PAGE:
Today I begin a series on reading the Book of Revelation from a Wesleyan perspective. This series will take as its starting point Joel Green's helpful discussion in his excellent book, Reading Scripture as Wesleyans. Joel makes several important points on Revelation by way of introduction:
First, Revelation must be interpreted in its social and historical context, but "its message is not time-bound to the church of the past" (p. 159). After all, the book is about the God "who is and who was and who is to come" (1:4) and about Jesus who is "the Alpha and the Omega, the first and the last, the beginning and the end" (22:13).
Second, the Roman Empire ruled with an iron fist in the world of the seven churches of Asia Minor to whom this visionary letter is addressed. But that's only from the perspective of this earth; for the power and authority of Rome "are neither ultimate nor eternal. God after, all is on the heavenly throne, and he will preside on earth as he already presides in heaven" (p. 160). This is good news for those who remain faithful to the Lamb. It is bad news for those who participate in and benefit from the Empire and its pretentious ways.
Third, Green writes, "Strangely, the more we understand the message of Revelation in its first-century setting, the more we find ourselves at home in its pages and the more we grasp its message for all times, including our own" (p, 160). While we must avoid using the the visions and symbols of Revelation as tools for eschatological weather forecasting for our own time, we also know that the struggles of these seven churches are also our struggles. They were not the last to face the pretensions of Empire nor real persecution, as Christians are today in Syria and Egypt.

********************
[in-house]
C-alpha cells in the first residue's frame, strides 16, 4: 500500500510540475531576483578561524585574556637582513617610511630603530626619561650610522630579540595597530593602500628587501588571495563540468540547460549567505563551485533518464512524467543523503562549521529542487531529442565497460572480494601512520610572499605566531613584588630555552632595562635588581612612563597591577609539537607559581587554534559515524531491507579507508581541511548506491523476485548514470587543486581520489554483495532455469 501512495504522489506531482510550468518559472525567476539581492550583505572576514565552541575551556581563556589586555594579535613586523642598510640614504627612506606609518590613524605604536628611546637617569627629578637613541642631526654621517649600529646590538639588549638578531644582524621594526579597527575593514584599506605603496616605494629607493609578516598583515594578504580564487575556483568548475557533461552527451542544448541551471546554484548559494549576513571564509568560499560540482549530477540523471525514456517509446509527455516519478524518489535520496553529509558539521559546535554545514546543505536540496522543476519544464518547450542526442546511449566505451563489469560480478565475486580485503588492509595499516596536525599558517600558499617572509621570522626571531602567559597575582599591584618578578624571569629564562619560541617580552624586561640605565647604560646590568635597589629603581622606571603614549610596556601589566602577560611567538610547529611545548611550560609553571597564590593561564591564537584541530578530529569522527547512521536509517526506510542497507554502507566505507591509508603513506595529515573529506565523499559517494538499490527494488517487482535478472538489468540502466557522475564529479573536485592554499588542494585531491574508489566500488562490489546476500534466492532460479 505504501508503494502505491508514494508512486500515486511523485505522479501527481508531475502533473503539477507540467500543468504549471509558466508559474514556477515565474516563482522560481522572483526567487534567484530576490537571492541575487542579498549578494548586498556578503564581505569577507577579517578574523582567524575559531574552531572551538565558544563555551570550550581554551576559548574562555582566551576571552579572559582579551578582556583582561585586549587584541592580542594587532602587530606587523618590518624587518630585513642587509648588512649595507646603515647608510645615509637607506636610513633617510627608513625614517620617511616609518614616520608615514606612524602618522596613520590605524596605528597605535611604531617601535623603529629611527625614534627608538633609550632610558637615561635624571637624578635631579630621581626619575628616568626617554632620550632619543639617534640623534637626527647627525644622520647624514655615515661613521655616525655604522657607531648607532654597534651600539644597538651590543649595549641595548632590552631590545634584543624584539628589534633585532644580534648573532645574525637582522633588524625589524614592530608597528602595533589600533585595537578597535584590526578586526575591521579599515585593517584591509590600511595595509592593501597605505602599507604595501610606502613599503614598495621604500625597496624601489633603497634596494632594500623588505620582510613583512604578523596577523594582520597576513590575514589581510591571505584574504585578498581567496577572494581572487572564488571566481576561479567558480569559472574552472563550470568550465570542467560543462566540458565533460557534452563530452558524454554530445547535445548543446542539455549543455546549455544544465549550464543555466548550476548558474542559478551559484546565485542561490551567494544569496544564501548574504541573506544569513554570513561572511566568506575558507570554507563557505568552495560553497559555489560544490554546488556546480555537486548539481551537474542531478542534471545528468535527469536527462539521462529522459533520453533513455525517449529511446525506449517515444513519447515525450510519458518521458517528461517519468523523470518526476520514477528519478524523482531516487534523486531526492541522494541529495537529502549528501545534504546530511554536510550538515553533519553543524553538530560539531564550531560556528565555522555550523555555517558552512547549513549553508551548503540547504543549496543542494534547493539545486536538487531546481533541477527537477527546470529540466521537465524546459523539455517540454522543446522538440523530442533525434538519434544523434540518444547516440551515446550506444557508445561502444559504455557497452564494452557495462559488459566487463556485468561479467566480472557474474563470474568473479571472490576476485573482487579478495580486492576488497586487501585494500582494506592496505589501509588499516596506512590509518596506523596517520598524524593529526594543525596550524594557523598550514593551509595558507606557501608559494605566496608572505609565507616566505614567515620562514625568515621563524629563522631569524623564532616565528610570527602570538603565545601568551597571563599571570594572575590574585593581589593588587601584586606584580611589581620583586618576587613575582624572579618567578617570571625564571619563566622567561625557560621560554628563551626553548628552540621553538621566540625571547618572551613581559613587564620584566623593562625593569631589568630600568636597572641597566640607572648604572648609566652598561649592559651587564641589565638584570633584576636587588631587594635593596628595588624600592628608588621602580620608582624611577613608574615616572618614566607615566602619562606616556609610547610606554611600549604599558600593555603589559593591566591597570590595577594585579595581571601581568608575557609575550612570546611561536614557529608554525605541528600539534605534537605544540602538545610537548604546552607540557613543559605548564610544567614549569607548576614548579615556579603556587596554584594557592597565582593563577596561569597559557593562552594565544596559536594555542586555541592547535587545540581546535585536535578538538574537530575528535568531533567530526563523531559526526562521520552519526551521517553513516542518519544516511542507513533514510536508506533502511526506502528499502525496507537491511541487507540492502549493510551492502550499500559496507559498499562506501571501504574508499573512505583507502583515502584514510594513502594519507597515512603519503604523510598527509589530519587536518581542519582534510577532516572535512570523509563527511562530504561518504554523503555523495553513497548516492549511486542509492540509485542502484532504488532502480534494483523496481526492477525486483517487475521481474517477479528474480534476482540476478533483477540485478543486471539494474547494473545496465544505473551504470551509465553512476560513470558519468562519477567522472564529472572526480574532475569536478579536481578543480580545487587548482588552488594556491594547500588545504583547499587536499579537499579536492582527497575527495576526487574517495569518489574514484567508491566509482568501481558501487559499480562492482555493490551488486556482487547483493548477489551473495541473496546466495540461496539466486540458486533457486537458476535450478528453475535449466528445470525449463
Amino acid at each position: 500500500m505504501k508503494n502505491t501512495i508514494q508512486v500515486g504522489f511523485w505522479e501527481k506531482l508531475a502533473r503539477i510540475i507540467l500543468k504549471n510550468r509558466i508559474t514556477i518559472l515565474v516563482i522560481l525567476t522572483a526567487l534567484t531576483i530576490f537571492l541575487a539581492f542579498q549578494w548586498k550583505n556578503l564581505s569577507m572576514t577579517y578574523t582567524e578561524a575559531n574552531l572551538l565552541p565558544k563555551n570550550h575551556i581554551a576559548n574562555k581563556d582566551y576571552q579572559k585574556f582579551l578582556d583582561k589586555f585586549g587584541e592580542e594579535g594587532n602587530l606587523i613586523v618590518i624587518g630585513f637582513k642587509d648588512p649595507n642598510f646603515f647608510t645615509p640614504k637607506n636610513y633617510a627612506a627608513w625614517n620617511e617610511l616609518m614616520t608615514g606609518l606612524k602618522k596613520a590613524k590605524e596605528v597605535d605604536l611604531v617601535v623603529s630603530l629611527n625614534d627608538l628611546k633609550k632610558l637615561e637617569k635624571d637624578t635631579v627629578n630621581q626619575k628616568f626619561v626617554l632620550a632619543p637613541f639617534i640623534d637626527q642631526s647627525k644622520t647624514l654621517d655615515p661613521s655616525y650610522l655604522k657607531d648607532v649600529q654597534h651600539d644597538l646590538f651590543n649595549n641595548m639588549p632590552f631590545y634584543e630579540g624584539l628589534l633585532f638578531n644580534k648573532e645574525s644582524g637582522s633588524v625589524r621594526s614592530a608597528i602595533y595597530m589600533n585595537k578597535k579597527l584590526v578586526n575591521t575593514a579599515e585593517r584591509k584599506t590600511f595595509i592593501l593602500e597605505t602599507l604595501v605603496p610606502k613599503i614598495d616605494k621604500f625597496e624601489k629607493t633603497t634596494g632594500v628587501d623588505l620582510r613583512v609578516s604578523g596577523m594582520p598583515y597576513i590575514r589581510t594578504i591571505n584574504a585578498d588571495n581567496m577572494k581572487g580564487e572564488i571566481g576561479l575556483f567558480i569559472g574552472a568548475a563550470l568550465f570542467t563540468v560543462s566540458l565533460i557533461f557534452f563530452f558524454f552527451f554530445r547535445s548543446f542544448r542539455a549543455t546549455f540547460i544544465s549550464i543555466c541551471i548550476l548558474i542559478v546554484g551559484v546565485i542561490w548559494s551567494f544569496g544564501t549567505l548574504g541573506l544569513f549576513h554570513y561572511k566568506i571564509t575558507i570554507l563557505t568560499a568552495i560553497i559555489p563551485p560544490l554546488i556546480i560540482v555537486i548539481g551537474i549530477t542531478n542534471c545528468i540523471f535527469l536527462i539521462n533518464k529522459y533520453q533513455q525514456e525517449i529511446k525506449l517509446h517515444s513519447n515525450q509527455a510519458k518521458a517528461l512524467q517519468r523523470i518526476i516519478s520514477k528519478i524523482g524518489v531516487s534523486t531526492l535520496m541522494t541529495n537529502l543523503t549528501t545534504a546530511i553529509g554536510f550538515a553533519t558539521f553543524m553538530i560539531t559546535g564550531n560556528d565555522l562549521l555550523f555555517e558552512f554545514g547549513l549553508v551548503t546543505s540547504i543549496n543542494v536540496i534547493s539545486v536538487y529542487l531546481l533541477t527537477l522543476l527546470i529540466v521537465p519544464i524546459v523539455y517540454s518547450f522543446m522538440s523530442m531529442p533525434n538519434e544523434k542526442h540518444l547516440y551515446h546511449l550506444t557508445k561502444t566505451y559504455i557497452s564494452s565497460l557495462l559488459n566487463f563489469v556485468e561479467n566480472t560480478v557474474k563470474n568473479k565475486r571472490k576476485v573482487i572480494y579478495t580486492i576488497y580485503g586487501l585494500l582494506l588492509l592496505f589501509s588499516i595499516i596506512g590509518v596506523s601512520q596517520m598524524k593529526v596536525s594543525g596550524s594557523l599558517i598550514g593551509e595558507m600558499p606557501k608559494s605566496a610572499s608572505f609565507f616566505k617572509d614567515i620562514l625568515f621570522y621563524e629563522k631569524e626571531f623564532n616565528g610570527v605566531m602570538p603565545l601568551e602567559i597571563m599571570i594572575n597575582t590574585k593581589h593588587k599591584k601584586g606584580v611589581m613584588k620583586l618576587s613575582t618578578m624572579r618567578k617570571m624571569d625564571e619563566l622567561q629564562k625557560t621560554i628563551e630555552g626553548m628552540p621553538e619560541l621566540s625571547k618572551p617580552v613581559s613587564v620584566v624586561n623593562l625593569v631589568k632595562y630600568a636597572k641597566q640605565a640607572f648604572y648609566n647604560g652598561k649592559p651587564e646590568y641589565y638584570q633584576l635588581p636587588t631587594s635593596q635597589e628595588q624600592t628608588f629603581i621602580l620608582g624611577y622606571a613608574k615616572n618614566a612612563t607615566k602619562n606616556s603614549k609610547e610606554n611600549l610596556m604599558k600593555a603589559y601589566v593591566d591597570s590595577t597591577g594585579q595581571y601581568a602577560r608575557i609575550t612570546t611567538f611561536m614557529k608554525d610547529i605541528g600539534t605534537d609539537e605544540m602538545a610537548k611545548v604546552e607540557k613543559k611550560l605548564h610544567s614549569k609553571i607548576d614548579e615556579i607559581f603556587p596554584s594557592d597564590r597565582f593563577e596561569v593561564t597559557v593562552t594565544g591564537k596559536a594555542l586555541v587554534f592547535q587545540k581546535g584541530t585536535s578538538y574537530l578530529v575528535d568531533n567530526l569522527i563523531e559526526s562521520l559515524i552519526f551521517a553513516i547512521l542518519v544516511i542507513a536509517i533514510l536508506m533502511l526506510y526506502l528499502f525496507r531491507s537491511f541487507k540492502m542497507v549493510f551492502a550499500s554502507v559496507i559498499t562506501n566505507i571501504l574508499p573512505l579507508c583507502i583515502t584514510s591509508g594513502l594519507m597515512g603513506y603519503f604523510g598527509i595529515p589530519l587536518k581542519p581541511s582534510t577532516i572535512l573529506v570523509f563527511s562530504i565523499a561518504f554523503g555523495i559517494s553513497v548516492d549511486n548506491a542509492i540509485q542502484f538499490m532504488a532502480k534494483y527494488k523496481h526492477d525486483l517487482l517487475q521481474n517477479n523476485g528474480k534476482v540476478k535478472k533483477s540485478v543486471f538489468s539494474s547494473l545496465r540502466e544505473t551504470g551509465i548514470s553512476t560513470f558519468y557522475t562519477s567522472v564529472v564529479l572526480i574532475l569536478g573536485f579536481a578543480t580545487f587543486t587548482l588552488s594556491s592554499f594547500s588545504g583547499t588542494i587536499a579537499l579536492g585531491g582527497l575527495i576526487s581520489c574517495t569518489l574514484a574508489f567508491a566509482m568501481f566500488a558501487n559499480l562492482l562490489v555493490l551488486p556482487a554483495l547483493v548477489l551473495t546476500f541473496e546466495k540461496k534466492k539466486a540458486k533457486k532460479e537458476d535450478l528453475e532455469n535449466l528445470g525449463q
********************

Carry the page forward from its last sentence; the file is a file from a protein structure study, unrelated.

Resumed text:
Green highlights six themes in Revelation:
1) "Revelation changes the way we see and respond to the world."
2) "Revelation orients all of life around the worship of God."
3) "Revelation resists alternative portraits of world events."
4) "Revelation challenges the church just as it critiques the world-at-large."
5) "Revelation especially challenges the church on issues of faith and wealth."
6). "Revelation's picture of costly discipleship involves risky, engaged resistance."
In the next six posts, I will highlight each one of these themes, summarize what Joel Green has to say, and then add my own thoughts at the end of the post.
To speak of reading Revelation from a Wesleyan perspective is not to suggest that such a reading is unique from other Christian interpretive traditions. It is to affirm that everyone approaches Scripture with assumptions and a interpretive posture. The same is true of reading the Bible from a Wesleyan perspective.
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I do not seek to understand that I may believe, but I believe in order to understand. For this also I believe, –that unless I believed, I should not understand.-- St. Anselm of Canterbury (1033-1109)